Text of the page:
In the 1970s and '80s, Joseph Rodriguez worked as a cab driver while studying photography in NYC, where he captured an unflinching portrait of the city.

In the 1970s and '80s, Joseph Rodriguez worked as a cab driver while studying photography in NYC, where he captured an unflinching portrait of the city.

From 1977 through the late ‘80s, Joseph Rodriguez was a drive-by shooter. His weapon of choice was an Olympus OM-1 35mm SLR. If you were living in New York then and found yourself partying into the early hours in the Meatpacking District – maybe at a club like The Hellfire or The Anvil – when it came time to hail a cab, there was a chance you’d be his next target. 

The photographer, today known for his gritty, no-frills documentation of subcultures throughout the US and Mexico, cut his teeth as an artist while his hands were at 10 and 2. Born and raised in Brooklyn, Rodriguez grew obsessed with photography while driving a yellow cab six days a week from 5 AM to 5 PM. Soon, his car became his de facto studio, and he would scan the streets for images while simultaneously searching for his next fare. Eventually, his lens gravitated towards the back seat, and he began taking portraits of his passengers, and what he saw through the windshield.

The photos Rodriguez shot during his decade-long tenure as a cabbie have been compiled into a new photobook by powerHouse Books, titled TAXI: Journey Through My Windows 1977–1987. The books offers an unvarnished perspective of New York, celebrating the city in all its soot-covered, graffiti-splashed glory. 

New York in 2020, in the midst of a pandemic, is a far cry from the metropolis visualised in TAXI. Speaking to Huck, Rodriguez reflects on the city as he once knew it and the tumultuous times that defined the early part of his career.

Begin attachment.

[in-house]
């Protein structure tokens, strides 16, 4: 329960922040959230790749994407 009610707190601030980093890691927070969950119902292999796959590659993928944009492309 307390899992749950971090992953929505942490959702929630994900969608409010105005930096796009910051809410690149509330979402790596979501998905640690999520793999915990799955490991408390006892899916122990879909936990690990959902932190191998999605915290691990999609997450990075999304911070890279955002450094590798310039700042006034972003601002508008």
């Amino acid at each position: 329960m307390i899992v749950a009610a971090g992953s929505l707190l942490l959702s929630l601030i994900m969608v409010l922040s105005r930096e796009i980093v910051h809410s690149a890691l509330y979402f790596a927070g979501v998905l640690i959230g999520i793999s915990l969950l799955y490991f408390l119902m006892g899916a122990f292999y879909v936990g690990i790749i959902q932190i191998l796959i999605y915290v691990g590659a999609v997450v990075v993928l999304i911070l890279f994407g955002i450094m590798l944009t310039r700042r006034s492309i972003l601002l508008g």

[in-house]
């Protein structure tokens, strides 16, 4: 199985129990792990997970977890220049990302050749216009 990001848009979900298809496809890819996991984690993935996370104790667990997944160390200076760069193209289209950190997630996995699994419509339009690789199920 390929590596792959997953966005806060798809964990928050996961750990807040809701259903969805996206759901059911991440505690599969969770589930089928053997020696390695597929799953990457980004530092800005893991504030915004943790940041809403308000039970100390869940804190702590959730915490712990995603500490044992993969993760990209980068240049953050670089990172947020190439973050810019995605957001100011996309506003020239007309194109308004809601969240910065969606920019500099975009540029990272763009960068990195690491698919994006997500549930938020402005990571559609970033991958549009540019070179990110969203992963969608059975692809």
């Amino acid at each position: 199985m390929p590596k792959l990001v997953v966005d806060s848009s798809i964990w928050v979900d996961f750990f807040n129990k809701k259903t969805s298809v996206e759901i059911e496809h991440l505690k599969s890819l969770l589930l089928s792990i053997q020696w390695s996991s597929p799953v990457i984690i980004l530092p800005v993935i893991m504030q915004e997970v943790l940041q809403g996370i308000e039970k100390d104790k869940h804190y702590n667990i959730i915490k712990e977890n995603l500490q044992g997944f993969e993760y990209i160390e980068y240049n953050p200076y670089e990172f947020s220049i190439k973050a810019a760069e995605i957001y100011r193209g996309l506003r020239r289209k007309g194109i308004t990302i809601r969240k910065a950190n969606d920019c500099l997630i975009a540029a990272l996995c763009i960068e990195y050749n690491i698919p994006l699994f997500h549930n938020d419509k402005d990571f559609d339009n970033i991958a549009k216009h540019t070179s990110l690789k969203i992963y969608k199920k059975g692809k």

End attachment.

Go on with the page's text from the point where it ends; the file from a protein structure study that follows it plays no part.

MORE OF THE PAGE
Where in Brooklyn are you based today?

I’m in Park Slope, where I grew up. It was much different back in the day when your boy was driving a cab. That’s for sure. I grew up with all these Italian families in what’s called South Brooklyn. In the ‘50s, ‘60s, and ‘70s it was more like West Side Story over here. New York changes, man. 

How did recovering from substance abuse and using methadone led to you working as a cab driver?

In 1976, I detoxed in my house for a good six weeks. I was very weak. I needed to pay my rent. It was either driving a taxi cab, driving a truck, or driving a gypsy cab. I was living in Carroll Gardens, and there was a garage nearby. I got my license and started driving at night, which was cool. It was good for me because I could get myself stronger and work while also sitting down. It was about moving everything in a positive direction, and the cab helped me do that. And soon, photography came into my life.

When did you start taking photography seriously?

Things changed when I met the infamous Larry Clark. I was helping a friend do art handling work in Soho, and Larry Clark was there laying out his whole life in photos. The Tulsa work. The Times Square work. All that stuff. I thought, ‘Man, this is the kind of stuff I want to try and do.’ When I was leaving, I went up to him and said: “I really admire your work and I really want to be a photographer.” The only thing he said to me was, “Go take pictures…” It was that simple. He wouldn’t remember this, but it was a really influential moment. I left and took those words to heart like they were from the bible. It inspired me to start taking classes at the International Center for Photography. 

What was the International Center for Photography like at the time? 

Going to ICP was unbelievable. We had a lot of Magnum photographers in the mix. I got a scholarship, even though I barely had enough money for film. I could shoot what I could shoot: two rolls of film a week. I was driving on weekends, and coming to school with toothpicks in my eyes. While I was driving all night, I started to take photos out the window of the car.